We set up our bikes on matching pit mats, and, feeling very factory-rider, I sat down to discuss with Gary my weaknesses and tell him what I was hoping to achieve. As we were preparing for our first session, the rain started to come down heavily and after one look at my face, Gary immediately assured me that we didn’t necessarily have to go out in extreme conditions and if the whole day turned out to be a washout, he would be willing to reschedule for another day. He was more than happy to admit, he understands a day with him is a considerable financial investment and he doesn’t like the idea of anyone feeling like they wasted an opportunity to make the most if it. I thought that was very considerate of him.
We agreed to skip the first session, and instead spent the time analysing my body position and bike set up – interestingly, Gary picked up on wrong rearset positioning, which had been affecting both my body position and riding ability. Towards the second session the rain eased off so we decided to head out. It was Gary’s chance to assess my riding. Initially he led the way and showed me the line, and then dropped behind me and followed me for the rest of the session. Once we got back to the garage, we spent the entire 40 minutes reviewing the footage from both the rear and front facing cameras installed on Gary’s motorbike. Although Gary was aware of my many faults, surprisingly he focused on what I was doing well and presented techniques on how I could do that more often. It was all narrowed down to just a couple of straightforward points for me to focus on in the next session. After that session, back in the pits, we studied the footage and decided what (and how) to tackle in the next session. We continued in this manner throughout the whole day. We even worked through the lunch break. Needless to say, it was the most intense learning experience I’ve ever had. However, Gary’s ability to simplify his instructions down to just a few clear points, meant I was quickly and easily able to adjust my riding.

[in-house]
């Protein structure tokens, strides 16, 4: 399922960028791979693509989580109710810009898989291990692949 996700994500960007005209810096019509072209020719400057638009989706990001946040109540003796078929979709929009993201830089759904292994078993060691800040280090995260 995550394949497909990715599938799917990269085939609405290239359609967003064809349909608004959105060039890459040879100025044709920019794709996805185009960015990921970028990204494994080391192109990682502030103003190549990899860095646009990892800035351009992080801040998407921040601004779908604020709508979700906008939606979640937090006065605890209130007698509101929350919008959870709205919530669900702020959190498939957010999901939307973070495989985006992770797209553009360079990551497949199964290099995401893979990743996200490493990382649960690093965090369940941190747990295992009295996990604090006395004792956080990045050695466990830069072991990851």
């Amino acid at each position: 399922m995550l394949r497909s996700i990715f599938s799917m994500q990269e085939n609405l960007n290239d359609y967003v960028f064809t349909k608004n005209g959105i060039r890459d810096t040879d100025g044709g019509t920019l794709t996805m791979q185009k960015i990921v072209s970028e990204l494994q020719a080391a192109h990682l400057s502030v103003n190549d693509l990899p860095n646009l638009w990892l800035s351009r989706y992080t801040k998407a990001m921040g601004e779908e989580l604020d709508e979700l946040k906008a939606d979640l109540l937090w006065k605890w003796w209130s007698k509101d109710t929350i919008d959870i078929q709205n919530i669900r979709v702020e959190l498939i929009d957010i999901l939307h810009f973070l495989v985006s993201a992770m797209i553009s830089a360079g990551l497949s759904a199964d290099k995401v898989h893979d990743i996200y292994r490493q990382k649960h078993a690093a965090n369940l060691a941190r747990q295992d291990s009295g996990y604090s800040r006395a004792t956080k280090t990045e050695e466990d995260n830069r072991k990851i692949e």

From every training I’ve ever done, I picked up little catch phrases that used to pop into my mind as I was riding, but after a day with Gary, they have all been phased out by his instructions and pointers. So what makes Gary different, and, in my eyes, better, from all the other coaches? The answer is in the name. “Notso-fast”. When other instructors have always tried to push me well out of my comfort zone, insisting that my problems would disappear if only I went faster, Gary took the exact opposite approach, and asked me to slow down and fix my little problems first, which smoothed out my riding, quickly increased my confidence and resulted in me rapidly but comfortably picking up the pace. He completely transformed my riding, and when I went to Cartagena a month later, I was able to apply his advice on track and carry on improving my riding. I also noticed an immense difference in my mindset – I went from being extremely nervous and anxious, to completely relaxed, which helped me enjoy my time on track so much more.
I’m confident that I will benefit from everything Gary taught me, for a long time, and in all honesty, I feel this has been the most useful on-track tuition I’ve ever received.
Photography by Wil Collins